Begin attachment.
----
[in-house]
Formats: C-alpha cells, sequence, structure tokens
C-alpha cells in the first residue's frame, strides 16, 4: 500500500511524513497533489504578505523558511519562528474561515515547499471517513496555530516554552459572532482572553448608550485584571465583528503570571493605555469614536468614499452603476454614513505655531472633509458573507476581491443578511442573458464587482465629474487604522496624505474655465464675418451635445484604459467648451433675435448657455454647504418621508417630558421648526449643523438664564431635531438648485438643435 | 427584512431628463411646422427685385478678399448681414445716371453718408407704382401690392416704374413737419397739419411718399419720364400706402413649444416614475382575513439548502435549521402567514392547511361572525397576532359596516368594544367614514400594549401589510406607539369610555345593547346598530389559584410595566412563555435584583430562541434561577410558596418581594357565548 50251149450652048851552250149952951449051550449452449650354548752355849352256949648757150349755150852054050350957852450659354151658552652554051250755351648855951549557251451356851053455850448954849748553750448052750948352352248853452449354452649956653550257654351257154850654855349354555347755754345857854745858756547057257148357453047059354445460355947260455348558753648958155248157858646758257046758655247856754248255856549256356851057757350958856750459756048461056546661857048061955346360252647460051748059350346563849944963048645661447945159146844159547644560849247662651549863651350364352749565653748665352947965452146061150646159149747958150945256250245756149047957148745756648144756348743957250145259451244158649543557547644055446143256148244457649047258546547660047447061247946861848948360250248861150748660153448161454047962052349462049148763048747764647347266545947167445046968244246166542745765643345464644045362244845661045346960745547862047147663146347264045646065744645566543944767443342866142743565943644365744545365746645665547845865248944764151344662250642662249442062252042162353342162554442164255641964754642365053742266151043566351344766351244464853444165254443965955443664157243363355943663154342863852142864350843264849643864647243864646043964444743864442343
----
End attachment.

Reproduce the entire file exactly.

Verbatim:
[in-house]
Formats: C-alpha cells, sequence, structure tokens
C-alpha cells in the first residue's frame, strides 16, 4: 500500500511524513497533489504578505523558511519562528474561515515547499471517513496555530516554552459572532482572553448608550485584571465583528503570571493605555469614536468614499452603476454614513505655531472633509458573507476581491443578511442573458464587482465629474487604522496624505474655465464675418451635445484604459467648451433675435448657455454647504418621508417630558421648526449643523438664564431635531438648485438643435 | 427584512431628463411646422427685385478678399448681414445716371453718408407704382401690392416704374413737419397739419411718399419720364400706402413649444416614475382575513439548502435549521402567514392547511361572525397576532359596516368594544367614514400594549401589510406607539369610555345593547346598530389559584410595566412563555435584583430562541434561577410558596418581594357565548 50251149450652048851552250149952951449051550449452449650354548752355849352256949648757150349755150852054050350957852450659354151658552652554051250755351648855951549557251451356851053455850448954849748553750448052750948352352248853452449354452649956653550257654351257154850654855349354555347755754345857854745858756547057257148357453047059354445460355947260455348558753648958155248157858646758257046758655247856754248255856549256356851057757350958856750459756048461056546661857048061955346360252647460051748059350346563849944963048645661447945159146844159547644560849247662651549863651350364352749565653748665352947965452146061150646159149747958150945256250245756149047957148745756648144756348743957250145259451244158649543557547644055446143256148244457649047258546547660047447061247946861848948360250248861150748660153448161454047962052349462049148763048747764647347266545947167445046968244246166542745765643345464644045362244845661045346960745547862047147663146347264045646065744645566543944767443342866142743565943644365744545365746645665547845865248944764151344662250642662249442062252042162353342162554442164255641964754642365053742266151043566351344766351244464853444165254443965955443664157243363355943663154342863852142864350843264849643864647243864646043964444743864442343